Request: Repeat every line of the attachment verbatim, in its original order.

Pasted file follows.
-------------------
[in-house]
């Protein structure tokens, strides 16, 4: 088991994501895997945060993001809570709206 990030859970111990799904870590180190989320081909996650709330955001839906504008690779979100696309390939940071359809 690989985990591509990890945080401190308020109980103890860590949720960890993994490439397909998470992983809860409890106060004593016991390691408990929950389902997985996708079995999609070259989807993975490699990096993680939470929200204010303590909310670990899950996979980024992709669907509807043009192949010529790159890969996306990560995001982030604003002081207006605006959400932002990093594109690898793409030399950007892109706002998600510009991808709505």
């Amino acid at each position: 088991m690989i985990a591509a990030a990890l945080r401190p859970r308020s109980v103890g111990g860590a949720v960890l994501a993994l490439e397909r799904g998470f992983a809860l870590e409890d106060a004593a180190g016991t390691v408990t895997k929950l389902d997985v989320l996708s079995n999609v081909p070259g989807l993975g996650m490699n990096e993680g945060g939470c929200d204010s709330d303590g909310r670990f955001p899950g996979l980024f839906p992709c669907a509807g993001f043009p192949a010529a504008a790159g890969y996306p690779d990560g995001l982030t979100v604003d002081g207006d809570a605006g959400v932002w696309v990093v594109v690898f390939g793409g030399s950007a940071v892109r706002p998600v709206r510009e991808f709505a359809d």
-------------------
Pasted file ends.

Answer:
[in-house]
């Protein structure tokens, strides 16, 4: 088991994501895997945060993001809570709206 990030859970111990799904870590180190989320081909996650709330955001839906504008690779979100696309390939940071359809 690989985990591509990890945080401190308020109980103890860590949720960890993994490439397909998470992983809860409890106060004593016991390691408990929950389902997985996708079995999609070259989807993975490699990096993680939470929200204010303590909310670990899950996979980024992709669907509807043009192949010529790159890969996306990560995001982030604003002081207006605006959400932002990093594109690898793409030399950007892109706002998600510009991808709505």
């Amino acid at each position: 088991m690989i985990a591509a990030a990890l945080r401190p859970r308020s109980v103890g111990g860590a949720v960890l994501a993994l490439e397909r799904g998470f992983a809860l870590e409890d106060a004593a180190g016991t390691v408990t895997k929950l389902d997985v989320l996708s079995n999609v081909p070259g989807l993975g996650m490699n990096e993680g945060g939470c929200d204010s709330d303590g909310r670990f955001p899950g996979l980024f839906p992709c669907a509807g993001f043009p192949a010529a504008a790159g890969y996306p690779d990560g995001l982030t979100v604003d002081g207006d809570a605006g959400v932002w696309v990093v594109v690898f390939g793409g030399s950007a940071v892109r706002p998600v709206r510009e991808f709505a359809d």